Waking-Up Times, In Order
5am — Worth doing perhaps once or twice in life, for the novelty if nothing else. Possibly you have been invited to spend the day ice-fishing with a very wise old man, or want to see what a sunrise looks like from the top of a volcano. Fine, splendid, etc. It will hurt like the devil, of course, but you can spend the rest of the week recovering, and ultimately will do no more damage than a single bullet wound.
5:30am — You are a doctor of some kind? You have, perhaps, very small children? Several of them, and all vanishingly small? Small, they are Borrowers, your children? They sleep three abreast in the shell of an acorn and take their daily bath in the dew from a tulip? You have trouble finding them in the morning, so you must wake up very early and go a-hunting through the shadows in your humble cottage until they can be safely gathered up and confined to their playpen, which is an old orange peel? Yours is a hard life, and a strange one; but we each of us have a task to perform, and I wish you good luck with yours. You are the only doctor in town? There is no one else who can help you carry the burden of doctoring every family in a twelve-mile radius, that you must wake up even before train conductors? I am sorry for you — proud of you, but sorry too.
6am — Be careful — be wary — as the saying goes, “The early riser is conceited in the morning and stupid in the afternoon.” Might you have purchased what felt like a virtuous start to the day at the expense of the rest of it? My God, what time are you going to have lunch?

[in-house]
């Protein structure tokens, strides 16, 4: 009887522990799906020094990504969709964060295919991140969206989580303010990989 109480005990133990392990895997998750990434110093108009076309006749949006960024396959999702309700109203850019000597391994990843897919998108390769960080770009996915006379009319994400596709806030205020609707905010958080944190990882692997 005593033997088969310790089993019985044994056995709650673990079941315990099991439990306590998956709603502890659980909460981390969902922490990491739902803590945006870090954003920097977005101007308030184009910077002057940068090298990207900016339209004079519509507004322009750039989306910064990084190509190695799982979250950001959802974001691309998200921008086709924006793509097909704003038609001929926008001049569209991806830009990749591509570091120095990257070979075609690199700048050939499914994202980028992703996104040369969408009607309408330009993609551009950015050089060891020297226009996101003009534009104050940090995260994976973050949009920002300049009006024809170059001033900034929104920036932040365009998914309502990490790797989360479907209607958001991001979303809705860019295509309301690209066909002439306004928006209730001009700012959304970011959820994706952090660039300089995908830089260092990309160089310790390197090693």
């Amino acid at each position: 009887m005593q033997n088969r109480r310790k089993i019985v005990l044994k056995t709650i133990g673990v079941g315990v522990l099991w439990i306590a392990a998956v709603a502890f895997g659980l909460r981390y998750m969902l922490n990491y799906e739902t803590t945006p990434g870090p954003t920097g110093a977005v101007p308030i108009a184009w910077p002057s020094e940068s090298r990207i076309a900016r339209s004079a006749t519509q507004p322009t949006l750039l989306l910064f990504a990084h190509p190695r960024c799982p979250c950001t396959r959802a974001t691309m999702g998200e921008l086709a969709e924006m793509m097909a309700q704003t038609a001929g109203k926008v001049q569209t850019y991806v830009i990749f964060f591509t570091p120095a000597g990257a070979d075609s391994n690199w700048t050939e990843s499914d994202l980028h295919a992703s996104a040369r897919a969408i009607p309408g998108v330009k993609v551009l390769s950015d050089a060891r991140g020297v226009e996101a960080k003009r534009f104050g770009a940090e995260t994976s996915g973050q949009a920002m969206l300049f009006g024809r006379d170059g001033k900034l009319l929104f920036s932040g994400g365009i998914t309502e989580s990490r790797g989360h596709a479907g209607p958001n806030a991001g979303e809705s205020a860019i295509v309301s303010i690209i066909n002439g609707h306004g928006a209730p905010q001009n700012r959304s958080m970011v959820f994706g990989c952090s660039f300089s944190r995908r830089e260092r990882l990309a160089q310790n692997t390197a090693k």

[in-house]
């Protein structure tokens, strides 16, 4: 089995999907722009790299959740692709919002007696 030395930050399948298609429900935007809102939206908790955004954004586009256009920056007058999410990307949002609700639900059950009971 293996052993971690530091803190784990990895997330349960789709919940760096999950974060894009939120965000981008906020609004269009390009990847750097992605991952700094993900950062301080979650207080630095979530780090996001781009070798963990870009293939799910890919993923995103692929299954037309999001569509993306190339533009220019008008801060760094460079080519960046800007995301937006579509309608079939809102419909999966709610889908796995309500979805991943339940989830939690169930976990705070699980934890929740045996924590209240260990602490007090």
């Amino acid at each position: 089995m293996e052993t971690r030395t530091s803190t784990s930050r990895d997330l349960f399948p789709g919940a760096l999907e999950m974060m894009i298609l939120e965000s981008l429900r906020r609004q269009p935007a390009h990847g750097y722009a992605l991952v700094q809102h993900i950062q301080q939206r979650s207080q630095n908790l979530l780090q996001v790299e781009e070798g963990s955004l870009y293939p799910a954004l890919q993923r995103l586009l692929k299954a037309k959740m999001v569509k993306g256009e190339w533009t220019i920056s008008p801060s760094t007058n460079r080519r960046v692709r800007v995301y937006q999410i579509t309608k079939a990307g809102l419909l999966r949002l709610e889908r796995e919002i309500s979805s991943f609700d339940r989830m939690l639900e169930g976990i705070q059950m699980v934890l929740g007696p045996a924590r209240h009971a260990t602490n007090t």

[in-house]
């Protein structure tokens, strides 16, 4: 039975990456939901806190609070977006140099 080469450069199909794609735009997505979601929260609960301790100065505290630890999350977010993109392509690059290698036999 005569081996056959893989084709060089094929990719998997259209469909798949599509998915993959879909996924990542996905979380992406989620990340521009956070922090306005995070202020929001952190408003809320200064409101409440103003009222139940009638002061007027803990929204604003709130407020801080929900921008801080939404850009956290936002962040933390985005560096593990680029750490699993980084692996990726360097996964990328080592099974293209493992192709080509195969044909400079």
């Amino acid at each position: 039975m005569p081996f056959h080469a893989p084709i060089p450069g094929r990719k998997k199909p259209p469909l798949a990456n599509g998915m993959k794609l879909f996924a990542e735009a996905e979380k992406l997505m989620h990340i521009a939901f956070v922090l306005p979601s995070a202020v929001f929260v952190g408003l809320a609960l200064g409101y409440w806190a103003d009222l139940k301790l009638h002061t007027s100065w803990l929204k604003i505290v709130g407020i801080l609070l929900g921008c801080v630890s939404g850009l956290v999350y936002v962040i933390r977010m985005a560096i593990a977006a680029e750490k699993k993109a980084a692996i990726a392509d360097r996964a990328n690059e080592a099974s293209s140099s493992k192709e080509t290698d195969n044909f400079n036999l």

6:30am — I know perfectly well what you think of me. You object to my parasitism, my cut-rate methods, you would despise me if you ever troubled yourself sufficiently to form a lasting opinion on my account — and I will never get out of Casablanca. Well, that only shows what you know. I am getting out. After tonight I’m through with the whole business. What have you to say to that?
7am — Look at you! How marvelous to look at you! How wonderful, how fine it is to look at you! What good it does me to look at you! I can feel my eyes ensleeken, grow velvet, my ears fat and happy. How I like to look at you, growing like a splendid vegetable, tall in God’s green garden. You’re an effective character. Things happen just as they ought to, just when they ought to, when you’re around.
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7:30am — You know when to go to bed — but you also know what it is to feel — I don’t know what it is exactly but somehow when I see you I feel a little bit like crying, and a little bit like I might never need to cry again. We don’t need to talk but if you’d like to say anything, I’d be very glad to talk to you, about anything in the world.
8am — Good, good, good. Hello, good morning, how was your weekend, nice to see you, everything in order here, papers all stamped, yes yes the niceties, of course, doors smoothly open, welcome in, see you soon, everything soon, morning all paper, everything of course, good to yours.
8:30am — You’re a man who likes his pleasure, but you know when to buckle down and begin the work in earnest. You have one simple deep green robe, bordered with white fur, which hangs so loosely on your figure that the capacious breast is bared, as if disdaining artifice; your head wears no other covering than a holly wreath; your face is genial, your eye sparkling, your hand open, your voice cheery, your demeanor unconstrained — I have never seen the like of you before! I would like to shake your hand and fry you an egg!
9am — Have you missed something? No, everything does seems as it should be, in its right place, but — have you missed something? Are you sure you haven’t forgotten something, or — or something?
9:30am — Clocks won’t strike, a match won’t light; a man ain’t fit to live with, and a woman’s a sorry sight. Perhaps you were killed last night, or a wizard has taken a pet against you? Better luck tomorrow, maybe.
10am — Oh, I am sorry — I am terribly sorry — but they’ve all gone, every last one of them — I’m sorry, but you just missed them. I’m very sorry but you’ve missed everybody.
[Image via Wikimedia Commons]